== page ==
Big and Small Ways Healthcare IT Can Address Technical Debt

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By Doreen DeGroff | Mar 31, 2023

3 minute read Technology| EHR/EMR| Blog

The term technical debt, while not new, has recently been clarified and defined by McKinsey as the “off-balance-sheet accumulation of all the technology work a company needs to do in the future.” Furthermore, McKinsey’s technical debt research shows, “some 30 percent of CIOs surveyed believe that more than 20 percent of their technical budget ostensibly dedicated to new products is diverted to resolving issues related to tech debt.” 

Identifying Technical Debt in Your Organization 

To better understand how technical debt is impacting your organization, consider questions like these: 

  1. What technologies are we using today that we need to implement, replace, or sunset? 
  2. Do we have the resources to support legacy system requirements as well as requirements for defining and supporting future solutions? 
  3. What new skills does our resident technical team need to develop? 
  4. Which resources will work on priorities such as digital transformation efforts and which resources will be assigned to operational tasks (configuration management, legacy support, training, etc.)? 
  5. Can we locate and recruit all of the talent we need? 
  6. Do we have the budget to hire all of the talent we need? 
  7. Have we considered all forms of technical debt (remediating quick fixes and imperfect code, supporting processes, etc. downstream and upstream from impacted functionality, etc.)?  

Forms of Technical Debt in Review 

Issues also known as Type of technical debt 
Defects  Quality debt 
Software in need of enhancement  Feature debt 
Inconsistent or poor user experience  Service or experience debt 
Lack of technical knowledge  Skill debt 
Inefficiency  Process debt 
Renegade knowledge  Documentation debt 
Reactive development  Requirements debt 
Outdated network compliance  Cybersecurity debt 


Impact of Technical Debt on Healthcare IT Priorities 

A recent Cost Optimization Report by Gartner states that priority on strategic initiatives for growth and innovation combined with ensuring efficient operations with minimum resources and cost containment can ultimately lead to the presence of technical debt. And healthcare IT is not immune. In healthcare IT, organizations everywhere are facing: 

  • fall out of resources of the pandemic days delivering quick fixes that were consistent with many of the considerations of the moment, but those fixes were not always steady, reliable, compliant solutions that will improve experiences or outcomes in a post-emergency environment. 
  • employee turnover that could further complicate the situation as the resources who defined and/or developed the solutions may no longer be part of the organization. When they left, their expertise, knowledge of their approach, good intentions for updates, and required technical skills left with them.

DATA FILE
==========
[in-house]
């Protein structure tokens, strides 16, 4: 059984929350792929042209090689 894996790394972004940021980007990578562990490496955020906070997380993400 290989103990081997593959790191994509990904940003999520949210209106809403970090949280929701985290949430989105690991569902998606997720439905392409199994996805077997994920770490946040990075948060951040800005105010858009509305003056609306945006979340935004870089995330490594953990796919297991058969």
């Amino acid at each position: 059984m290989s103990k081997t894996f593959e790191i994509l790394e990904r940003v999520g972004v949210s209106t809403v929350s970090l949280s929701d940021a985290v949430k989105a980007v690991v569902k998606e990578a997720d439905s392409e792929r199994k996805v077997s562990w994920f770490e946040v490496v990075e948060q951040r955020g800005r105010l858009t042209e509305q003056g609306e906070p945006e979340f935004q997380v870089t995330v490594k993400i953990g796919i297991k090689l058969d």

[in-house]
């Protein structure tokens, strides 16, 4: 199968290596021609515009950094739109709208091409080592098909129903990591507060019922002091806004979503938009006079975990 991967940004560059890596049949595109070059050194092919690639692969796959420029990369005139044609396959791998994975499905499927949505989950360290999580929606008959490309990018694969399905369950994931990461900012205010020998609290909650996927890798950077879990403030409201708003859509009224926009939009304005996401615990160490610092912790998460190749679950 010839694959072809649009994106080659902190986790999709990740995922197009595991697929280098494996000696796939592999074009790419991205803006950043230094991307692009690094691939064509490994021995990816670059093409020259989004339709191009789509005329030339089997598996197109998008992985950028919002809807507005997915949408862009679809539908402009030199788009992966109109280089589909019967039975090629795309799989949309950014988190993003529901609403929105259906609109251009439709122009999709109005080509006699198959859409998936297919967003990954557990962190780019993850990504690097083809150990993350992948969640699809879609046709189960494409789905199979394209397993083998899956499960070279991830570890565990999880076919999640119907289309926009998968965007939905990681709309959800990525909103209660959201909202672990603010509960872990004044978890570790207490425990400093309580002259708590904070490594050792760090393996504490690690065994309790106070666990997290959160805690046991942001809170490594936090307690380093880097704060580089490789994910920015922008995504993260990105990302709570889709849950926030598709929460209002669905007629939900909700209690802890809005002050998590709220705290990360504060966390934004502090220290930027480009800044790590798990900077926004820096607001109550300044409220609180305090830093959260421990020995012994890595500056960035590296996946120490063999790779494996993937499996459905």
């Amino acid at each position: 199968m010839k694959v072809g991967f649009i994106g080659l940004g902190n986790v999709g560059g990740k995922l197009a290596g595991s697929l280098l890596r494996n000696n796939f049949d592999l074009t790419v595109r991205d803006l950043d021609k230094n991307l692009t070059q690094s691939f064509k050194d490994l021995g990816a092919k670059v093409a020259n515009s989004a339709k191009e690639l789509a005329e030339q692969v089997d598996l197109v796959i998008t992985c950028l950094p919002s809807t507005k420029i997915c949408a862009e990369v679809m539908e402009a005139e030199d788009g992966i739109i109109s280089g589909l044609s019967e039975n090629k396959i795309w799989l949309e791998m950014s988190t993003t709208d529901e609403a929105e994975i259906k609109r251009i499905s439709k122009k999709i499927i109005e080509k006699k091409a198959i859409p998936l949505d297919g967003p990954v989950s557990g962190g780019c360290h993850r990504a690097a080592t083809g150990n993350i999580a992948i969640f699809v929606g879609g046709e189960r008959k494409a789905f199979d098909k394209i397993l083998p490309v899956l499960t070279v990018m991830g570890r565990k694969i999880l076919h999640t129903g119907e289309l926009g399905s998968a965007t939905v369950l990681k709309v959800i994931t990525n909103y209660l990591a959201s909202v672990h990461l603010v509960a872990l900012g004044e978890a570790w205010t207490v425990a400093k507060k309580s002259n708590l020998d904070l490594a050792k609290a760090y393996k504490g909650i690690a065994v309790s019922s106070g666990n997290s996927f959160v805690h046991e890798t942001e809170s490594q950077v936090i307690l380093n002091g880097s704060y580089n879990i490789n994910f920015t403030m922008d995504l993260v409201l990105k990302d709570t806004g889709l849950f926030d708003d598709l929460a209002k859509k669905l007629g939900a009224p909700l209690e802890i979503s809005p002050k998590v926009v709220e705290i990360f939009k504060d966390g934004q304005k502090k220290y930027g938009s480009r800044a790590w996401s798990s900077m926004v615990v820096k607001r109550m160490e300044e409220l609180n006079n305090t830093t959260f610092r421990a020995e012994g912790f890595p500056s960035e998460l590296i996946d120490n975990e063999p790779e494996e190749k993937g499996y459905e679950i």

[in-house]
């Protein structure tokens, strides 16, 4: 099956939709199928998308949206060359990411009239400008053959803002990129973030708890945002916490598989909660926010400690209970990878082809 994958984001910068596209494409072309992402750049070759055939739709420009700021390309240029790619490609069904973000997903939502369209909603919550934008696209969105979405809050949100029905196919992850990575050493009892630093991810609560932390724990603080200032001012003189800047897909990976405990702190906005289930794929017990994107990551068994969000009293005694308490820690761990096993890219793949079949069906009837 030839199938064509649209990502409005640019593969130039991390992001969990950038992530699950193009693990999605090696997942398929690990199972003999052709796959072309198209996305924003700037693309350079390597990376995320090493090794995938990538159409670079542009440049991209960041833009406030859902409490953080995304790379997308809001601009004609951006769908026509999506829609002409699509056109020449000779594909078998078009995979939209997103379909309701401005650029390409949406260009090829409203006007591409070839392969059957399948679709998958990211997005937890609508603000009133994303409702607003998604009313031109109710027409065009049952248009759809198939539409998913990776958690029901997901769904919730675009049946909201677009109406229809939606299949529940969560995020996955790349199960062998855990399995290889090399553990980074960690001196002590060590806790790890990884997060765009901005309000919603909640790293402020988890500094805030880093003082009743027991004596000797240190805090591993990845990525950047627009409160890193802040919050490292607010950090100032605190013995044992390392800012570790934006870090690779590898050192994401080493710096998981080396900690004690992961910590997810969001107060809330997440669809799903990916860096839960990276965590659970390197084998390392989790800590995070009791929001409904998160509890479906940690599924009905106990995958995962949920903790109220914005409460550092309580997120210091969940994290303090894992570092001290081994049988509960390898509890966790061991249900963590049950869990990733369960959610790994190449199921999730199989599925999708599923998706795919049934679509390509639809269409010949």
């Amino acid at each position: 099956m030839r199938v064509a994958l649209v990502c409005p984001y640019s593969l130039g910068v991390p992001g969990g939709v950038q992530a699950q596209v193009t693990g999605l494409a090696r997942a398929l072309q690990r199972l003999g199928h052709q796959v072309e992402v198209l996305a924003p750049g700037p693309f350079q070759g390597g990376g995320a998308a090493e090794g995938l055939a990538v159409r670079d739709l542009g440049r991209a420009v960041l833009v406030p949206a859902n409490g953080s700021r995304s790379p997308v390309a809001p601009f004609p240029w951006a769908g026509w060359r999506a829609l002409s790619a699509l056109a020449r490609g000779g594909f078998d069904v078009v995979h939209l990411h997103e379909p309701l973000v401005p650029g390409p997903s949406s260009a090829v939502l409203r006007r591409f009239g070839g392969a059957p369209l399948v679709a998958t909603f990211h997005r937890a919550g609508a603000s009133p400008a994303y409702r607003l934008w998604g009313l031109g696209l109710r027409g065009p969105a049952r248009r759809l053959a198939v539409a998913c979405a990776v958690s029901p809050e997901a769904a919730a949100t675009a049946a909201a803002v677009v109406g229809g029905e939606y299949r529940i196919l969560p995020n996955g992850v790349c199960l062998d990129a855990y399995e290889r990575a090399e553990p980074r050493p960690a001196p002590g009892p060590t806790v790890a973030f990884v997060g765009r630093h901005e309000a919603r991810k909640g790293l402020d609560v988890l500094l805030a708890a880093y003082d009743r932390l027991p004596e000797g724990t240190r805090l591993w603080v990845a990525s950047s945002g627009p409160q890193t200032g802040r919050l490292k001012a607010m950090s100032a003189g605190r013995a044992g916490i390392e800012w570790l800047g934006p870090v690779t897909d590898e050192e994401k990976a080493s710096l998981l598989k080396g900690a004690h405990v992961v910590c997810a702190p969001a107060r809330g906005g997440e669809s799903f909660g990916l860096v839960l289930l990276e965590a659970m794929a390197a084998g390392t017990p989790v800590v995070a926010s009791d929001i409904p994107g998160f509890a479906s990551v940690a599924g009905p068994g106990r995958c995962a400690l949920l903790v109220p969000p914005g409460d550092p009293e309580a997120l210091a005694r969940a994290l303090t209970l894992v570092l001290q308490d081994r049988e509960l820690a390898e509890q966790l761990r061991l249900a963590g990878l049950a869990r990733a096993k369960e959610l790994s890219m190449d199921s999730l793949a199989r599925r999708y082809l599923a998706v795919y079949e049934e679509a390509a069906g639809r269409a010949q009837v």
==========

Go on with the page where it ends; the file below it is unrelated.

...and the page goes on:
• post-emergency functionality requirements and service offerings that could mean a heavy lift for training, development, and support teams. 

Impact of Technical Debt on Healthcare IT Budgets 

Tough decisions will need to be made in healthcare IT in order to optimize every penny of the budget allocated. Determining what systems to maintain and upgrade and which new purchases to make will be on the minds of every healthcare IT leadership team if it isn’t already. 

Helping them decide will be figures such as these from Gartner: 

  • engineers spend about 33% at of their time dealing with technical debt 
  • the average organization wastes 23 to 42% of their development time on technical debt 
  • 60% of CIOs reported increased spending on technical debt in 2020  

Overcoming Technical Debt in Healthcare IT 

There’s no reason for technical debt to win or to dominate. Resolutions do exist and there is a way out when you take the right actions for your organization. These are some considerations as healthcare IT organizations plan their path forward: 

  • Assess your situation well and involve the right experts and measurement methodology to track progress.  
  • Know your options for accessing resources and optimizing them in your organization.  
  • Archive institutional knowledge to allow for turnover that is inevitable.  
  • Prioritize process definitions that instill technical debt avoidance practices (a culture for reviewing, refactoring, mob or pair programming, etc.).  
  • Audit your current portfolio of solutions to determine where your solutions are leading or lagging (due to integration, automation, aging, etc.) and execute on a meaningful response to the findings. 
  • Invest strategically in hardware, software, infrastructure, tools (such as technical debt ratio calculations) and right-sized talent (contingent, contract, interim, and permanent).  

The Future of Technical Debt in Healthcare IT 

We won’t overcome technical debt in healthcare IT overnight. Each entity will require a path customized for their organization’s goals, talents, and starting point. The complications are real but surmountable with awareness of the options and definition of the details. Healthcare IT can address technical debt in the big and small ways and via the short and long term means necessary to realize the vision that’s right for each organization in the field. 

About the Author:
Doreen DeGroff

MEDITECH Senior Product Director, CereCore

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